#11 Hurricane Betsy - Thrill seekers run to escape a giant wave, driven by Hurricane Betsy, as it crashes over a fishing pier wall at Miami Beach on Sept. 7, 1965. Betsy caused $11.2 billion in damages in 2010 dollars—and a similar storm that hit Miami today would cost far, far more.Horace Cort—AP
#10 Tropical Storm Agnes - Cindy King, left, her sister Tracy, center, and cousin Cindy Fenstermacher are completely covered with mud as they take a break from cleaning and sit on their sofa outside their flood-damaged home in Harrisburg, Pa., July 27, 1972. Flood waters, caused by tropical storm Agnes, receded in the city and home owners returned to clean up. Agnes caused far more damage inland than most storms, with $11.7 billion in 2010 dollars. Paul Vathis—AP
#9 Hurricane Rita - Rose Machado, left, walks in waist high floodwater as her neighbors' trailer burns in Lafitte, La., after Hurricane Rita passed through the area, Sept. 24, 2005. Coming so soon after Hurricane Katrina, Rita is often forgotten, but it caused $11.8 billion in damages.Kevork Djansezian—AP
Hurricane Hugo
#8 Hurricane Hugo - Kitty Hicks salvages a few items from her home in Hemby Bridge, N.C., Sept. 29, 1989. The house was destroyed by a tree during Hurricane Hugo, which had winds up to 135 mph. The massively powerful Hug caused $12.7 billion in damages, and killed more than 100 people.Davie Hinshaw—Charlotte Observer/AP
Boats lie scattered like broken toys in a boat yard at Punta
#7 Hurricane Charley - Boats lie scattered like broken toys in a boat yard at Punta Gorda, Fla. August 15, 2004. Hurricane Charley battered the town with 145 mph winds and caused nearly $16 billion in damages, and killed 15 people directly.John Roca—NY Daily News Archive/Getty Images
#6 Hurricane Ivan - A car sits at the edge of the I-10 bridge between Pensacola and Santa Rosa, Fla., Sept. 16, 2004, after the bridge was damaged by Hurricane Ivan. The more powerful storm in the great hurricane year of 2004, Ivan killed over 100 people and caused nearly $20 billion in damages.Andrew Kendrick—U.S. Coast Guard/AP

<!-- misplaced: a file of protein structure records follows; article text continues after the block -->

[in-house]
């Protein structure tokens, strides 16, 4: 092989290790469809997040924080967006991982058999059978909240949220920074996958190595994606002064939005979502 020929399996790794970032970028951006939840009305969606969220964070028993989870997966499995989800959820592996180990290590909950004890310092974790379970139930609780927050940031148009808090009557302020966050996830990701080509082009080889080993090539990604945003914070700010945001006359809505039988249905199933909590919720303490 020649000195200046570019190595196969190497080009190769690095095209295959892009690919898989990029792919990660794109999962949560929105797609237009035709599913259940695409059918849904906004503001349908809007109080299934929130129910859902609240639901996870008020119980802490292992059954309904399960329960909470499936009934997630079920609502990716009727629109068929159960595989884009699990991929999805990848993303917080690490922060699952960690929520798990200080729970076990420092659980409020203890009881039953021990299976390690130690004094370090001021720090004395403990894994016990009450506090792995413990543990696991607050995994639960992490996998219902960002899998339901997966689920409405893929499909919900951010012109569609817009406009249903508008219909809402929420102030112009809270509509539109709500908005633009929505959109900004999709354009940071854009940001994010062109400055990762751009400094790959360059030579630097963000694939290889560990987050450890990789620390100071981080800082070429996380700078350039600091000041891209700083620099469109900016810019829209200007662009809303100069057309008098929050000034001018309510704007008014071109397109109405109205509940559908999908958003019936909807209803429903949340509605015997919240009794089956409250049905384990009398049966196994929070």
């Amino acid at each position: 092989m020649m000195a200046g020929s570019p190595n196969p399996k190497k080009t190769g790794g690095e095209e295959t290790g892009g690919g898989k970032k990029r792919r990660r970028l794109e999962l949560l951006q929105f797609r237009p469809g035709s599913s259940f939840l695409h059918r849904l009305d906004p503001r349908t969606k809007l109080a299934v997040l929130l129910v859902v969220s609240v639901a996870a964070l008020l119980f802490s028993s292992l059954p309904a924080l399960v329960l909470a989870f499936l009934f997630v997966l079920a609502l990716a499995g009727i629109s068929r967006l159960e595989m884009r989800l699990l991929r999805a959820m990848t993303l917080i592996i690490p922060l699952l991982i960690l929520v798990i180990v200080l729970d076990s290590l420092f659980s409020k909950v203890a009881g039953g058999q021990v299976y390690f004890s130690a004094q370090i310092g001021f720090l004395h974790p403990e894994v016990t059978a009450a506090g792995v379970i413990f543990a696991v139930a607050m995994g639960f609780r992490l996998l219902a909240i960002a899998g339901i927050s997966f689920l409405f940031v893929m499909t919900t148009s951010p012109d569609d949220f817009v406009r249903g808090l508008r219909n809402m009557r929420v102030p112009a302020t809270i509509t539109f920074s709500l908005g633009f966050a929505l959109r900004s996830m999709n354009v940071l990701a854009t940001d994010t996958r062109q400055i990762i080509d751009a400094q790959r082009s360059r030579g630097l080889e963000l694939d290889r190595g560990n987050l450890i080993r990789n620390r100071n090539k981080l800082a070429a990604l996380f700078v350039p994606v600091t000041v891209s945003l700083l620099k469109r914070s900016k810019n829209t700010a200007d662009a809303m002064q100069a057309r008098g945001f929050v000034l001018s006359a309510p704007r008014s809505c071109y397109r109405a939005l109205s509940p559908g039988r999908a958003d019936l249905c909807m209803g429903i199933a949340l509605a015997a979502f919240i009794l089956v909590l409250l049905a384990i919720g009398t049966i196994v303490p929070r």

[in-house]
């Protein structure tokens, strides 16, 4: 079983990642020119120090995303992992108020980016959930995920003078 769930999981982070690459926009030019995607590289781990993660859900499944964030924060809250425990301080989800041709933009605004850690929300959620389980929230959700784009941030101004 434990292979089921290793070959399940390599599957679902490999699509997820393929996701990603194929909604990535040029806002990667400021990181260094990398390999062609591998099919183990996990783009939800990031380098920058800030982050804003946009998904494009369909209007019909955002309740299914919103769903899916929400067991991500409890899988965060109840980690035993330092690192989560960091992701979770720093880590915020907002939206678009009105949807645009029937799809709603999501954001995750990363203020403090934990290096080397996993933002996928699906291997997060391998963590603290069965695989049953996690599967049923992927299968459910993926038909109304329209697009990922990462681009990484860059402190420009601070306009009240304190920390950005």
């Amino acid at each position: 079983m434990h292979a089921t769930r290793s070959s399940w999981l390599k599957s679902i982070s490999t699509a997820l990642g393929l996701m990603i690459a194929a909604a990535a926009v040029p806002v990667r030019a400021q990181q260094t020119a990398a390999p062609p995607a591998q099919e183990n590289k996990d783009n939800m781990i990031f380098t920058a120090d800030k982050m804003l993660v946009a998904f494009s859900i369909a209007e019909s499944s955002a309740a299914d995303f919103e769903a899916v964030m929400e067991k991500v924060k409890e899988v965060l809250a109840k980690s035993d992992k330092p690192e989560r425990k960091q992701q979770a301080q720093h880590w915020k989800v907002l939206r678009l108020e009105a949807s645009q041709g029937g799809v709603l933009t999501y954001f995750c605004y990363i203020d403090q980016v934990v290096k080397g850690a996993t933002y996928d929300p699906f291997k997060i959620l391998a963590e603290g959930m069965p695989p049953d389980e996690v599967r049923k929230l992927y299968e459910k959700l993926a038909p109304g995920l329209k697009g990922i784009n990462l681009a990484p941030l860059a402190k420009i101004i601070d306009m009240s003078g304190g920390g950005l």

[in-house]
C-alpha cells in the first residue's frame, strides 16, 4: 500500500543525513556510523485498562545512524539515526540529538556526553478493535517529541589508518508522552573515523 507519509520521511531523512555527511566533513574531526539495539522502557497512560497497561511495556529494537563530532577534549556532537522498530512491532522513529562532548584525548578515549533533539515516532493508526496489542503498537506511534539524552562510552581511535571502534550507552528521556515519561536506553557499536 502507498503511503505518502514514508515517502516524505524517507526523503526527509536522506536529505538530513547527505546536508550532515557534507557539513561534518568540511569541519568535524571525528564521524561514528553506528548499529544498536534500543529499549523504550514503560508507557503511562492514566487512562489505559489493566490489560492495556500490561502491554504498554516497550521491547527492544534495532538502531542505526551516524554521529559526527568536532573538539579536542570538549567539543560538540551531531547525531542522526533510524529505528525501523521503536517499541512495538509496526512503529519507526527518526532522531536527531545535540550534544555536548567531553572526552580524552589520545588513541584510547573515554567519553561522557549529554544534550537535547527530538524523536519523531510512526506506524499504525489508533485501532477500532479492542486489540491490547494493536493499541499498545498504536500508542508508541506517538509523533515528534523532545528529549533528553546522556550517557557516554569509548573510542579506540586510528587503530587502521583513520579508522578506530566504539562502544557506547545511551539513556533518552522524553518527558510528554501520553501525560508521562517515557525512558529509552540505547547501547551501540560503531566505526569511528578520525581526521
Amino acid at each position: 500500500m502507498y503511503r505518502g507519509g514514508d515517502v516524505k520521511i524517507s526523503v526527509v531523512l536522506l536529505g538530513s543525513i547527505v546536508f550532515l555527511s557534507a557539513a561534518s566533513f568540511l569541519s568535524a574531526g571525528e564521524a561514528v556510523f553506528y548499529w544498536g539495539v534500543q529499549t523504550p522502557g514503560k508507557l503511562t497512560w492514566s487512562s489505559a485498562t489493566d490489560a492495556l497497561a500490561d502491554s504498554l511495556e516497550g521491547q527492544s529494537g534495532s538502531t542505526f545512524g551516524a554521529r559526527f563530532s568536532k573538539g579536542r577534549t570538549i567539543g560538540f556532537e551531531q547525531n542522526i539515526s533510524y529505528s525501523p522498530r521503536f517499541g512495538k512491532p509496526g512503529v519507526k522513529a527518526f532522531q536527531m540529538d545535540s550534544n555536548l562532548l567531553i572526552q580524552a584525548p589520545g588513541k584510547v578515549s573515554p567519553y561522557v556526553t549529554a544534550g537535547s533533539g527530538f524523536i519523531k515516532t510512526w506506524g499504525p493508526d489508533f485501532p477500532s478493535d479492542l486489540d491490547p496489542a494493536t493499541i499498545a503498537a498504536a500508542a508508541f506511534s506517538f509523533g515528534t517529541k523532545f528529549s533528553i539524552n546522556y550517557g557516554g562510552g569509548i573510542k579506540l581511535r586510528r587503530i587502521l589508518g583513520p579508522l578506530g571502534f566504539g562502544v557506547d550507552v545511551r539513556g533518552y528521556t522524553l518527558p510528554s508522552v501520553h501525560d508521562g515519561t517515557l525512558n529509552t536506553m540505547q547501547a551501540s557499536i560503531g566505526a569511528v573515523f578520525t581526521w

#5 Hurricane Wilma - People walk past downed trees, Oct. 25, 2005, after Hurricane Wilma came through the Fort Lauderdale, Fla. An unusually late storm that came after Hurricane Katrina, Wilma led to more than $20 billion in damages and killed over 50 people. It was the most powerful storm ever recorded in the Atlantic.Wilfredo Lee—AP
Hurricane Ike
#4 Hurricane Ike - A beachfront home stands among the debris in Gilchrist, Texas on the coast of the Gulf of Mexico, Sept. 14, 2008 after Hurricane Ike hit the area. Ike raked parts of Louisiana and Texas that were still recovering from Katrina, and caused $27.7 billion in damages.AP
Carol Mostacero
#3 Hurricane Andrew - Stunned mobile home owner Carol Mostacero stands in front of the overturned wreckage of her residence on August 26, 1992, following the wrath of Hurricane Andrew. Andrew blew through Florida, causing an astounding $45 billion in damages, and killed over 50 people. At the time, it was the most expensive storm in U.S. history. Thomas S. England—Time & Life Pictures/Getty Images
Breezy Point after the fires that destroyed many homes during Hurricane Sandy
#2 Hurricane Sandy - The Breezy Point neighborhood at the tip of the Rockaway Peninsula in Queens, N.Y., where more than 100 homes were consumed by fires during Superstorm Sandy.Stephen Wilkes for TIME
Then And Now: New Orleans Five Years After The Katrina Disaster
#1 Hurricane Katrina - Stranded victims of Hurricane Katrina rest inside the Superdome, Sept. 2, 2005 in New Orleans. Katrina remains the storm on which all others are judged, causing more than $100 billion in damages. Almost 2,000 people died because of the storm, making it the deadliest in decades, and millions were affected. To this day, New Orleans has yet to fully recover.Mario Tama—Getty Images